I’ve been very busy at work, mastering infrastructure as code tools and work-flows, but somehow I’ve found the time to start learning Go!
I had already learned some python and even used it for a couple of small projects at work. Python is a great language with beautiful syntax that makes coding a joy, but it’s slow as molasses and managing dependencies is no fun. Docker can help here (that’s how I solved my dependency and environment parity issues), but you just can’t beat static binaries for portability and ease of deployment, not to mention speed.
Go is a newer language compared to Python or Java, but it has quickly gained popularity. Most of my favorite DevOps tools are written in Go: Docker, Kubernetes, Consul, Nomad, Packer, Terraform … the list goes on. When new open source DevOps tools appear, it’s more surprising at this point when they’re not written in Go!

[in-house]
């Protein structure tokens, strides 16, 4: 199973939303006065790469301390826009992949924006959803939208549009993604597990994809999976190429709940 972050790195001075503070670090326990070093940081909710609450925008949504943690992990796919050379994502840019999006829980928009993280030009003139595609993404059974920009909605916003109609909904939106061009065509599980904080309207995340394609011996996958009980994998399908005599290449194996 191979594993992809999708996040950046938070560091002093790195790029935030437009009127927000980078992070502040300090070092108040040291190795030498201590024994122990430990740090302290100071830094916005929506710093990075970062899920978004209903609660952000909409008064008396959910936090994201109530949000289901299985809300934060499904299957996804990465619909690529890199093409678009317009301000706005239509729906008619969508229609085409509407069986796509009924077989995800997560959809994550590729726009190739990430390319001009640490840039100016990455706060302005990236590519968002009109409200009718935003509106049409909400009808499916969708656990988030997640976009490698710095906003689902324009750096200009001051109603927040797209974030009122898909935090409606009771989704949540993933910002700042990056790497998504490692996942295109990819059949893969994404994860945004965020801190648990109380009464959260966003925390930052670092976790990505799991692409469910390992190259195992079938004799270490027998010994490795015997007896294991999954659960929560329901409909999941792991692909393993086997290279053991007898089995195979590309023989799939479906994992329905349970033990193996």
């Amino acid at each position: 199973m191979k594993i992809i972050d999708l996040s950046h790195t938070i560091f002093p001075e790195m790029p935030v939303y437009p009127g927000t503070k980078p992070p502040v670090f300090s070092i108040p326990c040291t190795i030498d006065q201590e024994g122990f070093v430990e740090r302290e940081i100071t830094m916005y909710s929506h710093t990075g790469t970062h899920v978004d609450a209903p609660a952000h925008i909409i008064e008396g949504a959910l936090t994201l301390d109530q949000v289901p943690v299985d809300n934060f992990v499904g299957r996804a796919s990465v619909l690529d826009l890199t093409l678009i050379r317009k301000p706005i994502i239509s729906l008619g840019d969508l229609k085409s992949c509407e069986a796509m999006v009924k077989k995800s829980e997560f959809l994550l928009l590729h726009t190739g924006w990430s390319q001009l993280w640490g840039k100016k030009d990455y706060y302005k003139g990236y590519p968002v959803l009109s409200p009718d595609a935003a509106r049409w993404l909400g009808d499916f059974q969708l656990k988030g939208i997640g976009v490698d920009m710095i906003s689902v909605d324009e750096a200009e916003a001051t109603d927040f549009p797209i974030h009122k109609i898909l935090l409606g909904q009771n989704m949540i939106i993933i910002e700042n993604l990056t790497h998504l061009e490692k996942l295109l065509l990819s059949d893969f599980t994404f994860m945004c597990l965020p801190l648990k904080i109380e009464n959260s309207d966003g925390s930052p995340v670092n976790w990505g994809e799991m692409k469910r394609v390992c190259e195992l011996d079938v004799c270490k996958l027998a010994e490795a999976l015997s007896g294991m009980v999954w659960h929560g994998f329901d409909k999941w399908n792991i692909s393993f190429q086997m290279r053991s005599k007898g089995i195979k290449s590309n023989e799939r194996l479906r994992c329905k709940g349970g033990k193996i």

For a previous project, I wrote a little tool in python that watches for newly uploaded files and feeds them into an ETL pipeline. It wasn’t pretty but it got the job done. Since that’s a problem I can wrap my head around, I decided to build the same thing in Go, or at least the file system watching part. Moving files around the filesystem is fairly trivial in any language.
I’ve since created a more powerful version of this which I hope to finish up soon and post here, but I figured this little snippet would be useful for anyone just getting started with Go or fsnotify